Roofing Design Considerations

Condensation Control and Ventilation As Building Regulations demand ever-higher thermal efficiency, today’s buildings are becoming increasingly airtight. While this is undoubtedly beneficial for building energy performance, architects and contractors must understand the implications for moisture and vapour management when considering roofing membranes.

Condensation control should be considered as part of the design process. Successful control will depend on factors such as prevailing winds, room layout, number of storeys and type of heating system as well as the more usually accepted aspects such as construction, heating, ventilation and moisture production. All these aspects, therefore, should be considered carefully and, as they are interdependent to a greater or lesser degree, they should be considered together.

The fundamental principle in designing to minimize condensation is to maintain a balance of the three factors 1. Thermal and vapour properties of the structure 2. Heat input and 3. Ventilation to achieve either low vapour pressure and/or high structural temperature.

The building fabric, typical weather conditions and anticipated occupancy patterns and uses will all interact to define the moisture risks associated with the construction. These “ground rules“ form the basis of a good hygrothermal design strategy. Once an understanding of the building, weather and occupancy are achieved, the designer can then focus on ensuring the heat, air and moisture movement within the structure is properly balanced. This ensures both a healthy environment for the occupants of the building and long life for the building.

Roofing Products

Proctor Air® cover image

Proctor Air®

Wraptite® cover image

Wraptite®

Articles

How to Install Wraptite®

Uncontrolled air leakage through cracks, gaps and improperly sealed elements in a building façade contribute to a significant reduction in the energy efficiency of the entire construction. In some case, such air leakage can reduce the effectiveness of an insulated envelope by up to 70%. Ensuring airtightness is crucial in mitigating heat loss and minimising building emissions. The A Proctor Group provide the Wraptite membrane to facilitate better airtightness across the façade. This is our fully self-adhered, airtight and vapour permeable membrane, which is fully BBA certified for use in walls, roofs and floors. It is also a Passive House certified airtightness component, and has been used to achieve very low levels of air permeability.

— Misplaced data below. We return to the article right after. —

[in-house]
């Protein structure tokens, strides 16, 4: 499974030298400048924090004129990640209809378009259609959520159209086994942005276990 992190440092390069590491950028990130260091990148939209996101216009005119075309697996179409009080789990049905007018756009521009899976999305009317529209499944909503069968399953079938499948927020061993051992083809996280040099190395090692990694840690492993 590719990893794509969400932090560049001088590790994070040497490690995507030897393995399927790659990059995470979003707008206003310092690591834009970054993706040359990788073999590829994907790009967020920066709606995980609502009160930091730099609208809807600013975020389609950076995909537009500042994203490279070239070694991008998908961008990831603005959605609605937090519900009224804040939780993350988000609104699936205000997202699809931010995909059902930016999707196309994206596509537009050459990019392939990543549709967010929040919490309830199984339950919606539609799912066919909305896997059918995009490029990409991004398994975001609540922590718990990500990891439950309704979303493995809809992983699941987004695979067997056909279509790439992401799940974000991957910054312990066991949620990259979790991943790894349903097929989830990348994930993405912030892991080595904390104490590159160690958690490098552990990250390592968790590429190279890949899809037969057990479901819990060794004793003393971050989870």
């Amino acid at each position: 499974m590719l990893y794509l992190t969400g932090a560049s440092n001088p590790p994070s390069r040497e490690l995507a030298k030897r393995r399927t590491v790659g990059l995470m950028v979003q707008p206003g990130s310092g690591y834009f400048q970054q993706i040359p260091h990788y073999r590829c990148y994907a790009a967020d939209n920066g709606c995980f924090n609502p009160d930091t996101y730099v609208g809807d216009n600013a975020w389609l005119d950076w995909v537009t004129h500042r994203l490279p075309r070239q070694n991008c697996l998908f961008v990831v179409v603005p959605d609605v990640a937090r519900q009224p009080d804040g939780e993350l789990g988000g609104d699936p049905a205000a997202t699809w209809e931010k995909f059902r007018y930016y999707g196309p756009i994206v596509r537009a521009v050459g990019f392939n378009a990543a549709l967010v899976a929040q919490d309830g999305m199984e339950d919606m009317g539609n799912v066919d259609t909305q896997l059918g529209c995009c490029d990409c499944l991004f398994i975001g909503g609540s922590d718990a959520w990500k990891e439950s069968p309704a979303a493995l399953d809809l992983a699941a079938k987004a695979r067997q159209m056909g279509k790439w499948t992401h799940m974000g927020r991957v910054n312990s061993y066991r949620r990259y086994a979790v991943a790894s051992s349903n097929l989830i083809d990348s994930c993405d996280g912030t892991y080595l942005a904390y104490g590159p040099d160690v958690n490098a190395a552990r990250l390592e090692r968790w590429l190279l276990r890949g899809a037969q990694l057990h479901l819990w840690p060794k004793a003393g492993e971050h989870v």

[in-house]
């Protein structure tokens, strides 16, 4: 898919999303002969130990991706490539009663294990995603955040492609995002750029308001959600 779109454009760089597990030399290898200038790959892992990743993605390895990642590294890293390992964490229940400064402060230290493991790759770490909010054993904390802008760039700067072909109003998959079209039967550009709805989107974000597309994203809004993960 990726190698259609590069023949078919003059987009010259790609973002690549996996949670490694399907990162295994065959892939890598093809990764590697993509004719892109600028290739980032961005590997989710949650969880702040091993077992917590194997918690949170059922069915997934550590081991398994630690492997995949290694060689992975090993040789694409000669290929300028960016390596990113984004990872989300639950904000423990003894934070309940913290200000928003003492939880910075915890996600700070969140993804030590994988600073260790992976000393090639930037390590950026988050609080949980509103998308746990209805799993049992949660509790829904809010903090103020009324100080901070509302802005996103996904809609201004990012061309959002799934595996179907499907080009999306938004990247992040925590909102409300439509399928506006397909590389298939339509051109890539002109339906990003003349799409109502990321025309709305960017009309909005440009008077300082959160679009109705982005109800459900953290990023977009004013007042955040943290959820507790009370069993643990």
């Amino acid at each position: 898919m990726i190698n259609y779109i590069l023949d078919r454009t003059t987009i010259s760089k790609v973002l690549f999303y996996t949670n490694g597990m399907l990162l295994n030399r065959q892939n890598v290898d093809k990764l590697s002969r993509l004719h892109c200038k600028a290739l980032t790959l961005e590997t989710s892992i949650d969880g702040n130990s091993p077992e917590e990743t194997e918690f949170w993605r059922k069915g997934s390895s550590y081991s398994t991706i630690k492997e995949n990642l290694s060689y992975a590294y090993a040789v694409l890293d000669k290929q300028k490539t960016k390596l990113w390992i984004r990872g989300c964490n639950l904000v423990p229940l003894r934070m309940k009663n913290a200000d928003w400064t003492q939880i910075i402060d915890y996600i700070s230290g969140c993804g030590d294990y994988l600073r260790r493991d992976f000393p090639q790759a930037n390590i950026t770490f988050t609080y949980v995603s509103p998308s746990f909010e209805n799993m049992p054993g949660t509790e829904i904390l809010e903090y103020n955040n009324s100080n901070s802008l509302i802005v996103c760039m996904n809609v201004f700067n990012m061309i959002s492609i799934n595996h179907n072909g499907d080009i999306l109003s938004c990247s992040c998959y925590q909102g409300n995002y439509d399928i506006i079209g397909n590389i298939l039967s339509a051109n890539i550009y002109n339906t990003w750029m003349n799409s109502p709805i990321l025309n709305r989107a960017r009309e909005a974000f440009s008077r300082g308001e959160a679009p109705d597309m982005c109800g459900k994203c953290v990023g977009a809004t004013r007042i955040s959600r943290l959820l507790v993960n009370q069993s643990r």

Wraptite has potential uses across a number of applications, from spanning sheathing boards on framed buildings; to diminishing draughts in masonry walls. It is typically applied across the sheathing board on timber or steel framed roofs and walls, or over other monolithic elements such as a CLT structure.

Is the Future Warm Roofs?

The A Proctor Group have been supplying construction membranes for over 30 years, and then, as now, most of the mainstream housing in the UK was built using truss rafters with insulation placed across the ceiling. This type of construction, a “cold pitched roof”, leaves a large, unheated, and uninsulated void above the habitable spaces.

Prior to the common usage of trusses, which began in the 1960s, these roof spaces were made from a frame of cut timbers, which allowed a relatively easy path to convert the loft space in the future, as is the case in many older properties. Trusses make this process all but impossible, but at the time this space was still a useful storage area, often floored, but not really useful as living space.

Proctor Air®: Revolutionising Pitched Roofing Amidst Climate Change Challenges

Recent weather in the UK has shown the effects of Climate Change. The UK climate change projections programme (UKCP) shows that over the next half century, the UK is expected to experience:

• Warmer and wetter winters, and hotter drier summers.
• A higher frequency and intensity of extreme weather events, including torrential rain and heatwaves.
• Clearer skies in summer

With this in mind, the construction industry must adapt. This includes roofing which may need to relook at roofing traditional practices. Will metal sheets replace discontinuous covering such as slates and tiles? Is there a further argument for off site roofing practices and can the underlay be used as a temporary cover, even in extreme weather?